Truett Cathy meant something different to many people.
To some, he was a man deeply concerned about foster kids. To others, he was a man whose faith was intrinsic to all be did. To others, he was a purveyor of tasty chicken sandwiches.
If nothing else, he was someone who stuck to his principles and put them first, even ahead of profits.
Cathy, founder of Chick-fil-A died early Monday morning. He was 93.
“I’d like to be remembered as one who kept my priorities in the right order,” Cathy often said, according to Chick-fil-A. “We live in a changing world, but we need to be reminded that the important things have not changed. I have always encouraged my restaurant operators and team members to give back to the local community. We should be about more than just selling chicken, we should be a part of our customers’ lives and the communities in which we serve.”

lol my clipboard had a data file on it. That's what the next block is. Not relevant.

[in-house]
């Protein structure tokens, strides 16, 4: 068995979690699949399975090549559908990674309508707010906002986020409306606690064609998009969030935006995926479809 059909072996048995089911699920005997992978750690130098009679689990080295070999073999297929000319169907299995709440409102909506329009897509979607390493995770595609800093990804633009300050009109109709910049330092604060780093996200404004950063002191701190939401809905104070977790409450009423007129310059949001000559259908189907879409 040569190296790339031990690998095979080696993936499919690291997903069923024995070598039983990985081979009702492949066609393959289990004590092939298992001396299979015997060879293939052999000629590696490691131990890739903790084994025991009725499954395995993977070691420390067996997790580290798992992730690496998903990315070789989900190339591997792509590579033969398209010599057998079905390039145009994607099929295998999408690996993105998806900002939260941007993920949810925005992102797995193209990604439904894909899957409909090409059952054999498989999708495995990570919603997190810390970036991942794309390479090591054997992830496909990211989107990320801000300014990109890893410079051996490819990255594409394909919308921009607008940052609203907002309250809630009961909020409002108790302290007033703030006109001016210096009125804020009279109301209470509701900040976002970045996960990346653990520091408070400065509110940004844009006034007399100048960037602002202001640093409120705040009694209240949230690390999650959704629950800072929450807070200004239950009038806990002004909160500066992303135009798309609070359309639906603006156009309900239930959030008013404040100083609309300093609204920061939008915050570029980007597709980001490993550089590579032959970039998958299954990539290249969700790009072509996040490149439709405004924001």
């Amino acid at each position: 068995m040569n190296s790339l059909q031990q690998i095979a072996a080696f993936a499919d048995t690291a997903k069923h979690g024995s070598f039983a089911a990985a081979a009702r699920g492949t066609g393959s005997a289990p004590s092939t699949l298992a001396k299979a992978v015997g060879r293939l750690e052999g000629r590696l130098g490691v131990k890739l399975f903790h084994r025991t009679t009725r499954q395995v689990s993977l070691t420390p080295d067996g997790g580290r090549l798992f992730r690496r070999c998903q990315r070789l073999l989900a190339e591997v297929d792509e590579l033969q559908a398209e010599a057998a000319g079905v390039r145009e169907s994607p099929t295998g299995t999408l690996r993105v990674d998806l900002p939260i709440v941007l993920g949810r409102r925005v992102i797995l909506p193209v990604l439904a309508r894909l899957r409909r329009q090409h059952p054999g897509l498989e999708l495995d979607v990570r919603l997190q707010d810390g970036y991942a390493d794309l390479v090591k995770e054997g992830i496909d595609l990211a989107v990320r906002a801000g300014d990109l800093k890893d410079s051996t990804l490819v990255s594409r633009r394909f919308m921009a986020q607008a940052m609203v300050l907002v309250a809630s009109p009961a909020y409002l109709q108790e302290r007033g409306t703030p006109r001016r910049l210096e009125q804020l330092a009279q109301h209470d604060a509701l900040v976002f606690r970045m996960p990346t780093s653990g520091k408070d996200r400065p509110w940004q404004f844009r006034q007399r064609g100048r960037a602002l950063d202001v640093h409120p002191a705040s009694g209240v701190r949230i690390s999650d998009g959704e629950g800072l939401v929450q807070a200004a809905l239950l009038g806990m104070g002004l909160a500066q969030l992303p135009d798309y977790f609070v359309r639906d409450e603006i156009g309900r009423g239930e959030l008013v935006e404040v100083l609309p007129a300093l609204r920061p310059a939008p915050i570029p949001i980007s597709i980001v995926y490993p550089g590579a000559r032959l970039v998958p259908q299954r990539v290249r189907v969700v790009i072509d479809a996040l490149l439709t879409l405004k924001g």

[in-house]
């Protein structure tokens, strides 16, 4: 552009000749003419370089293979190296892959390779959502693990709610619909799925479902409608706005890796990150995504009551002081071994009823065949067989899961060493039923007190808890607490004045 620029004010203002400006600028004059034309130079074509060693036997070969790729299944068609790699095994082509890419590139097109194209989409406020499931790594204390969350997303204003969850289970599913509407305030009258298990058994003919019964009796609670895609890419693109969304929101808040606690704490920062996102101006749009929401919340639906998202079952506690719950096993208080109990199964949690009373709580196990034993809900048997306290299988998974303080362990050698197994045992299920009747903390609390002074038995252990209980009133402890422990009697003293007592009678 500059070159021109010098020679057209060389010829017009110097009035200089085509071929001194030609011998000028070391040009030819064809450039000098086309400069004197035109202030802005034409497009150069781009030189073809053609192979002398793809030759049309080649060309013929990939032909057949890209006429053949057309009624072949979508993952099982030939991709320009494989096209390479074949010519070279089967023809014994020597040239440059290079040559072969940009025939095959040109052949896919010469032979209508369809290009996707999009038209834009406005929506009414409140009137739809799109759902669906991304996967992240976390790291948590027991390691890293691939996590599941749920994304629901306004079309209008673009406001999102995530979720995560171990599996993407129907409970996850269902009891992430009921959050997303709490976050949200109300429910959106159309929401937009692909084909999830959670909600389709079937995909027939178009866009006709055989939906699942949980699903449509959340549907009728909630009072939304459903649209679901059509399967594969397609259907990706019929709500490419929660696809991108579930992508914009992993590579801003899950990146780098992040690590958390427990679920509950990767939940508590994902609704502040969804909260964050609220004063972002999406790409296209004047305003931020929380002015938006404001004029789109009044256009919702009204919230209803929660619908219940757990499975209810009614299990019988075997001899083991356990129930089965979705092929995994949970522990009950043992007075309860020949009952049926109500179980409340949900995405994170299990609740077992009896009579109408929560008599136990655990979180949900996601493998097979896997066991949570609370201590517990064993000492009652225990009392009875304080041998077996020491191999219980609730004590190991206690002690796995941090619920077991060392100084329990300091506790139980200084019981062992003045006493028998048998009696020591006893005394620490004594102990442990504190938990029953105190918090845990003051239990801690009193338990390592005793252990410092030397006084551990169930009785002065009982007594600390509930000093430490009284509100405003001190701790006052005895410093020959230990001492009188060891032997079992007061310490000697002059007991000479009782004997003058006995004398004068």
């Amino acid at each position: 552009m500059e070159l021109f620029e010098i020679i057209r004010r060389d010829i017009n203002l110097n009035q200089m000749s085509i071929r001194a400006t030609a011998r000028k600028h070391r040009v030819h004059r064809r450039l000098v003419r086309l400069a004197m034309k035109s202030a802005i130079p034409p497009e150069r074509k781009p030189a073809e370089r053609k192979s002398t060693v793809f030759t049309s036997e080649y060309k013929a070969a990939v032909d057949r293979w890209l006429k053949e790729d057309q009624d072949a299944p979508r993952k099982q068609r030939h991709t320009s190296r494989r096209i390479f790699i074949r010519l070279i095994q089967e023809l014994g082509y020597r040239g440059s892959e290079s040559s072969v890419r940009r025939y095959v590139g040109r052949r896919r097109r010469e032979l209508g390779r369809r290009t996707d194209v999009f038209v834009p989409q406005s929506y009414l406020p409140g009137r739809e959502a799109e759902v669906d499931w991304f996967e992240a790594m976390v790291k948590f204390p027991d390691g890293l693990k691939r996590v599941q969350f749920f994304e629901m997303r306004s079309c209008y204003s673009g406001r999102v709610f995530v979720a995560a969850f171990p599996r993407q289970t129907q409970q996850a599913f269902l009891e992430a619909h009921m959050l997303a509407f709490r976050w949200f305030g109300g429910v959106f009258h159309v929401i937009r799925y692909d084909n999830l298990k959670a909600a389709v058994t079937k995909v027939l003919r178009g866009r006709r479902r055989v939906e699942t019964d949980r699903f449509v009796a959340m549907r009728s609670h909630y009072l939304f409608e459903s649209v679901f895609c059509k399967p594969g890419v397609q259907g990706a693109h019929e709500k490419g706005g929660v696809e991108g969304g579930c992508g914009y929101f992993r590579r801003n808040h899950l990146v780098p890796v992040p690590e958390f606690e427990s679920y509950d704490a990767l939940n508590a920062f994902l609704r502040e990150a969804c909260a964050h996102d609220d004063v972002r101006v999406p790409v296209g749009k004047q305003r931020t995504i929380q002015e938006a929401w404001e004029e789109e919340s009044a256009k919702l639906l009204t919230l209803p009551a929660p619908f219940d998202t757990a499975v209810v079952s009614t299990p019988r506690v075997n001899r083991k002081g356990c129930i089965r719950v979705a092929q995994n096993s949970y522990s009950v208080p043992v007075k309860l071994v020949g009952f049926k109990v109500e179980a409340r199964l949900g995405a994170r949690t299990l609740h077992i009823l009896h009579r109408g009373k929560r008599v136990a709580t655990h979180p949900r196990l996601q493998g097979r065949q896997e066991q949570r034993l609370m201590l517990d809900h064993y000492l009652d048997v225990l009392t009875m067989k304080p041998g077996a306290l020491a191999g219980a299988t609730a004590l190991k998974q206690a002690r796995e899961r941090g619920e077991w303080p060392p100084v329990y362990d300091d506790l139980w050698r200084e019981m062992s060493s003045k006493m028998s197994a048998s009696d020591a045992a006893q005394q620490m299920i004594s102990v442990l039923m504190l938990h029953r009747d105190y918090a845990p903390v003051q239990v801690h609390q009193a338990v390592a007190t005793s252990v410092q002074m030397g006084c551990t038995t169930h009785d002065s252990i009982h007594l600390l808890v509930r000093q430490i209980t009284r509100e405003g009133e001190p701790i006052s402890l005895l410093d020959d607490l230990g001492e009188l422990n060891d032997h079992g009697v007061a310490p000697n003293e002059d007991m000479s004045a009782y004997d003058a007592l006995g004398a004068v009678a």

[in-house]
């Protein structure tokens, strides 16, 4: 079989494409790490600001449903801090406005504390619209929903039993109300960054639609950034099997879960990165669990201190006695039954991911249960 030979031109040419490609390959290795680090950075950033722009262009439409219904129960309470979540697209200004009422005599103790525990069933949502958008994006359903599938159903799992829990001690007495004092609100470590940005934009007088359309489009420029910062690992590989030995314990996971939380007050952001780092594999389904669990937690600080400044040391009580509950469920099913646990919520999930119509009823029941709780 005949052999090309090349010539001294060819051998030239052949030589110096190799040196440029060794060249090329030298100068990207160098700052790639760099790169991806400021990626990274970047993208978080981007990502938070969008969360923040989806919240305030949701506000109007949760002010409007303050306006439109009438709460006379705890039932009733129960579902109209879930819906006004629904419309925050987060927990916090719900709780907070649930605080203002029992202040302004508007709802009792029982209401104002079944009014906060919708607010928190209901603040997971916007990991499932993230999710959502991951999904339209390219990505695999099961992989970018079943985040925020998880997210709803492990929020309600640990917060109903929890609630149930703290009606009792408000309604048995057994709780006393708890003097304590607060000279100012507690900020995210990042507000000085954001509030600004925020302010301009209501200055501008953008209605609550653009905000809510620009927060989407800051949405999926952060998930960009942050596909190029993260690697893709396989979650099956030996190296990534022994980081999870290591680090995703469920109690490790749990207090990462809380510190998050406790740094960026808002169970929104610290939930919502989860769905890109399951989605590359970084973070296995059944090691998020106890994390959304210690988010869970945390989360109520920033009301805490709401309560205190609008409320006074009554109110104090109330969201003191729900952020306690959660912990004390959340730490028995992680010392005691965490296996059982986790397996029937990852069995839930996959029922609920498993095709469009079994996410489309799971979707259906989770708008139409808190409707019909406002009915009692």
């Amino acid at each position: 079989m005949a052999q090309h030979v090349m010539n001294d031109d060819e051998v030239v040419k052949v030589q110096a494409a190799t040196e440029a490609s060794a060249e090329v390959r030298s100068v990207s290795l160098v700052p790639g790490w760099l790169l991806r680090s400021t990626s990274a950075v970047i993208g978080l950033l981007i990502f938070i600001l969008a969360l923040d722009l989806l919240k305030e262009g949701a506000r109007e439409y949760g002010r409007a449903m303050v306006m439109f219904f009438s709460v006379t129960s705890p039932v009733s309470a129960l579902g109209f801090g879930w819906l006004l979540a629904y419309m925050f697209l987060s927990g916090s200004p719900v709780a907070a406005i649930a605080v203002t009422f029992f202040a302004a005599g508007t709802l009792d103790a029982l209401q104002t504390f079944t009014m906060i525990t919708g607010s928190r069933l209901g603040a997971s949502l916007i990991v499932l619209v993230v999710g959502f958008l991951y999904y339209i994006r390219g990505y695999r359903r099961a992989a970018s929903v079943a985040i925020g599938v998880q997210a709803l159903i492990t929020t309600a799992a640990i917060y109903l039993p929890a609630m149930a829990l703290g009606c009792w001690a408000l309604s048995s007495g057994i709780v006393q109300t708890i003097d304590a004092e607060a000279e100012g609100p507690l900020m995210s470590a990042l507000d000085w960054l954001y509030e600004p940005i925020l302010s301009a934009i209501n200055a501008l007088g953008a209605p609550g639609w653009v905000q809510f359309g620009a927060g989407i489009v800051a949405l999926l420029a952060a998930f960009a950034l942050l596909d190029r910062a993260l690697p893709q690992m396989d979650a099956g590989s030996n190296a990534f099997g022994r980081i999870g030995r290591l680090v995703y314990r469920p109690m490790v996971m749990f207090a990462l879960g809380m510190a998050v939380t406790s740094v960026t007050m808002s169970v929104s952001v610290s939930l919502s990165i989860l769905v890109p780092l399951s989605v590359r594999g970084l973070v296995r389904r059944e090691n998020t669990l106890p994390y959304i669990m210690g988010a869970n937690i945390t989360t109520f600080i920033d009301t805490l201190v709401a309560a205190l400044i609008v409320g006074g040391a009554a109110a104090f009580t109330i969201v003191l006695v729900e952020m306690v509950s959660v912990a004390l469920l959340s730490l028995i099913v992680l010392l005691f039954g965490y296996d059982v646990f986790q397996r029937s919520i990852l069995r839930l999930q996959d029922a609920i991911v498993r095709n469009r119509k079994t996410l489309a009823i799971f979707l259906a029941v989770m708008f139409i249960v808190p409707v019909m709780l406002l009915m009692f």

Cathy’s story has been retold hundreds of times.
Born March 14, 1921, in Eatonton, Ga., Cathy’s family moved to Atlanta when he was a young boy. In 1946, he and his brother, Ben, opened The Dwarf House, a small diner in Hapeville, Ga., that was the precursor to today’s Chick-fil-A.
“Nearly every moment of every day we have the opportunity to give something to someone else—our time, our love, our resources. I have always found more joy in giving when I did not expect anything in return,” Cathy wrote in Eat Mor Chikin: Inspire More People.
Chick-fil-A today operates more than 1,800 units in 40 states and the District of Columbia. Despite being closed on Sundays, the chain has more than $5 billion in annual sales.